No MeSH data available.


Related in: MedlinePlus

Dose-dependent tau neurotoxicity for lateral perforant pathway neurons is tied to trans-synaptic expansion of human tau expression, and both are reduced by rapamycin.Left column–NeuN immunohistochemistry in the lateral entorhinal cortex 5 weeks after AAV-based human tau gene delivery. Right column–Total human tau immunohistochemistry in the ipsilateral dentate gyrus. A) After delivery of 0.5 billion particles of AAV-hTauP301L (low dose), there is no appreciable neuronal loss in the lateral entorhinal layer II (see also Siman et al., 2013). In the dentate gyrus under these conditions, human tau is confined to the terminal field for the lateral perforant pathway in the outer molecular layer (OML). Additional abbreviations: MML- middle molecular layer; IML- inner molecular layer; GCL- granule cell layer. B) After delivery of 1.5 billion particles of AAV-hTauP301L (high dose), there is extensive loss of lateral entorhinal layer II neurons. In the dentate gyrus, human tau is present not only in the lateral perforant pathway terminal field in the OML, but also in scattered granule neurons in the GCL. C) Chronic treatment with vehicle does not appreciably alter the toxicity of pathological human tau for the layer II neurons of lateral entorhinal cortex or the spread of human tau expression to some of the dentate granule neurons. D) Chronic rapamycin treatment partially protects the perforant pathway layer II neurons from tau-mediated degeneration, and also partially inhibits the trans-synaptic spread of human tau expression to their granule neuron targets. Scale bar (left) = 200 μm; Scale bar (right) = 40 μm (A,B), 20 μm (C,D).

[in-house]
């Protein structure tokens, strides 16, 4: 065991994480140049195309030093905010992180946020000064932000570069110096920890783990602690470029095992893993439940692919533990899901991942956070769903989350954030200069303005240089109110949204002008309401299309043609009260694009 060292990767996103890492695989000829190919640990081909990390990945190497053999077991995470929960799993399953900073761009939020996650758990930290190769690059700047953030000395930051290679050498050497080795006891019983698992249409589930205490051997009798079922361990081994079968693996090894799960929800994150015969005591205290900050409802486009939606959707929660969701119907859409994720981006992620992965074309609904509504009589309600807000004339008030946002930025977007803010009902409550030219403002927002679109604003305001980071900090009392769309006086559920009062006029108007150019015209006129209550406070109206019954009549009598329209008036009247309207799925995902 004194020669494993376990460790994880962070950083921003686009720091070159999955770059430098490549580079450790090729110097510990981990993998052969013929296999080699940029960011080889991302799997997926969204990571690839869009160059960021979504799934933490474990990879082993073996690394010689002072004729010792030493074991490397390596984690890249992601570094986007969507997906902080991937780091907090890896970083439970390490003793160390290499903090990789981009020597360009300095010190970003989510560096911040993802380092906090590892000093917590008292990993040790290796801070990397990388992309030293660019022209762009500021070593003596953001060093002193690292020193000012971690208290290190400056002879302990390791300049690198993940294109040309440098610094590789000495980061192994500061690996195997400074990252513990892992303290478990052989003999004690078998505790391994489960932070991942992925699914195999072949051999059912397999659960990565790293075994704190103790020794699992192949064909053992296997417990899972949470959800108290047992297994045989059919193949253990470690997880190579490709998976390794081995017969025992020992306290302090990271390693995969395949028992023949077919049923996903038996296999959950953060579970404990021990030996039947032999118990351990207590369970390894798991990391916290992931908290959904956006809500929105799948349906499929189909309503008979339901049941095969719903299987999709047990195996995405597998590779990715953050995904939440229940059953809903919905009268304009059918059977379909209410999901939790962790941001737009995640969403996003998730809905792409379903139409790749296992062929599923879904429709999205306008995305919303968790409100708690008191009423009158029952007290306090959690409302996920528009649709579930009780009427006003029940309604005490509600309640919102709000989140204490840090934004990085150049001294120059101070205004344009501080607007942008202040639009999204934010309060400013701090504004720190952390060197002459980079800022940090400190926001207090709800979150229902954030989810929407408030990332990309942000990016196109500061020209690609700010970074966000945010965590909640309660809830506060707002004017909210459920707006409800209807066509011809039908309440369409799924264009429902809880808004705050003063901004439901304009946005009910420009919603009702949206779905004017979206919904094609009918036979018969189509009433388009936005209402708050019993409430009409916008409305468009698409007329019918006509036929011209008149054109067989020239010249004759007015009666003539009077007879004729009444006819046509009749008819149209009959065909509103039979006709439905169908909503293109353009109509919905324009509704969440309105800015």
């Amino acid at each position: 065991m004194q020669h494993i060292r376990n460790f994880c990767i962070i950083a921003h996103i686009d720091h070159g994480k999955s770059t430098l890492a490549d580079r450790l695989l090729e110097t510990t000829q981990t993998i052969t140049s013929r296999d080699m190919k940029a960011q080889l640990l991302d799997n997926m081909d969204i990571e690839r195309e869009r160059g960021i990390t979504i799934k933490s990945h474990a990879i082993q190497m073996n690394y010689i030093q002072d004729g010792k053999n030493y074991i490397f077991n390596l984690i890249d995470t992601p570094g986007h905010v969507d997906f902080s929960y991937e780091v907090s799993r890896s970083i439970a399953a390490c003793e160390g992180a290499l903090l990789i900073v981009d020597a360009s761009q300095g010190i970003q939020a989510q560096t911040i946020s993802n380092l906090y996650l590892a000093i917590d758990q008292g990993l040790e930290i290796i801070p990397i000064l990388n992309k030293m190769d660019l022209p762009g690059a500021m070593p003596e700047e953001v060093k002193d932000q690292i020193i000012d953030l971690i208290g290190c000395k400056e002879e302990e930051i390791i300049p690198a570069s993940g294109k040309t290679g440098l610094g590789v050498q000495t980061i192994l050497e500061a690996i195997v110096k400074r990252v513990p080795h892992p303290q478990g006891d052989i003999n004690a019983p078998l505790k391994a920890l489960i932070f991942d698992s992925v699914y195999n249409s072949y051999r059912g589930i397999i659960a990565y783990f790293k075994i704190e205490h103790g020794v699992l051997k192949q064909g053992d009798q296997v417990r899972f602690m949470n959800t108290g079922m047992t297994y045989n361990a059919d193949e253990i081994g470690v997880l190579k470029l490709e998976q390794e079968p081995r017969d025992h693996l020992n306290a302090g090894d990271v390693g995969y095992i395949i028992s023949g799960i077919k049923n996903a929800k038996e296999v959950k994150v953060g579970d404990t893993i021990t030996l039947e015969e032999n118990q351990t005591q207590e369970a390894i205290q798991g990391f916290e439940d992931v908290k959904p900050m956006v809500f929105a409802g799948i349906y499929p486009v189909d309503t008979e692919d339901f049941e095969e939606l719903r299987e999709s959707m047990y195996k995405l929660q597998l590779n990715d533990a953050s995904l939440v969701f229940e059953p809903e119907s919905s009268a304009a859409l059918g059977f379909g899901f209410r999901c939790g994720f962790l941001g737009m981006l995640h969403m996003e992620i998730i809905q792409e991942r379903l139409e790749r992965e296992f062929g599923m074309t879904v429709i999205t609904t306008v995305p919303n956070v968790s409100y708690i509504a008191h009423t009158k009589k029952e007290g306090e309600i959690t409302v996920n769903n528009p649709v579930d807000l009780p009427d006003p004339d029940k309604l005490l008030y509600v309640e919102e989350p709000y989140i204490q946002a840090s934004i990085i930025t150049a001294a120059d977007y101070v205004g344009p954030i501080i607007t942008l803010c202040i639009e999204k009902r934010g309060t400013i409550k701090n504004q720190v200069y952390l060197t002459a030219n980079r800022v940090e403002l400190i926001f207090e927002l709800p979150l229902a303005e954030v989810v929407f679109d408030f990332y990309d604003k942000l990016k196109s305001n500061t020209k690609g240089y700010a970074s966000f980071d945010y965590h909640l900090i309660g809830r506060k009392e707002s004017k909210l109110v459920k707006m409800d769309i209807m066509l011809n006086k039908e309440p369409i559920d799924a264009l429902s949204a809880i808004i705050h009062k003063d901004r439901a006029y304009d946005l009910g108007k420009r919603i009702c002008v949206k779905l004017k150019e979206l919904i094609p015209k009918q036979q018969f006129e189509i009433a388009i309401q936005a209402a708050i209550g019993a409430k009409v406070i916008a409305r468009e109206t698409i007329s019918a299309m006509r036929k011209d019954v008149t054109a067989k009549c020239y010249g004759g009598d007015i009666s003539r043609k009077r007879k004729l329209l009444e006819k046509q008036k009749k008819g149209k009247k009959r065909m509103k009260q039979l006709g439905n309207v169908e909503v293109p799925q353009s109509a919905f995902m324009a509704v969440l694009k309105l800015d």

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pone.0142340.g003: Dose-dependent tau neurotoxicity for lateral perforant pathway neurons is tied to trans-synaptic expansion of human tau expression, and both are reduced by rapamycin.Left column–NeuN immunohistochemistry in the lateral entorhinal cortex 5 weeks after AAV-based human tau gene delivery. Right column–Total human tau immunohistochemistry in the ipsilateral dentate gyrus. A) After delivery of 0.5 billion particles of AAV-hTauP301L (low dose), there is no appreciable neuronal loss in the lateral entorhinal layer II (see also Siman et al., 2013). In the dentate gyrus under these conditions, human tau is confined to the terminal field for the lateral perforant pathway in the outer molecular layer (OML). Additional abbreviations: MML- middle molecular layer; IML- inner molecular layer; GCL- granule cell layer. B) After delivery of 1.5 billion particles of AAV-hTauP301L (high dose), there is extensive loss of lateral entorhinal layer II neurons. In the dentate gyrus, human tau is present not only in the lateral perforant pathway terminal field in the OML, but also in scattered granule neurons in the GCL. C) Chronic treatment with vehicle does not appreciably alter the toxicity of pathological human tau for the layer II neurons of lateral entorhinal cortex or the spread of human tau expression to some of the dentate granule neurons. D) Chronic rapamycin treatment partially protects the perforant pathway layer II neurons from tau-mediated degeneration, and also partially inhibits the trans-synaptic spread of human tau expression to their granule neuron targets. Scale bar (left) = 200 μm; Scale bar (right) = 40 μm (A,B), 20 μm (C,D).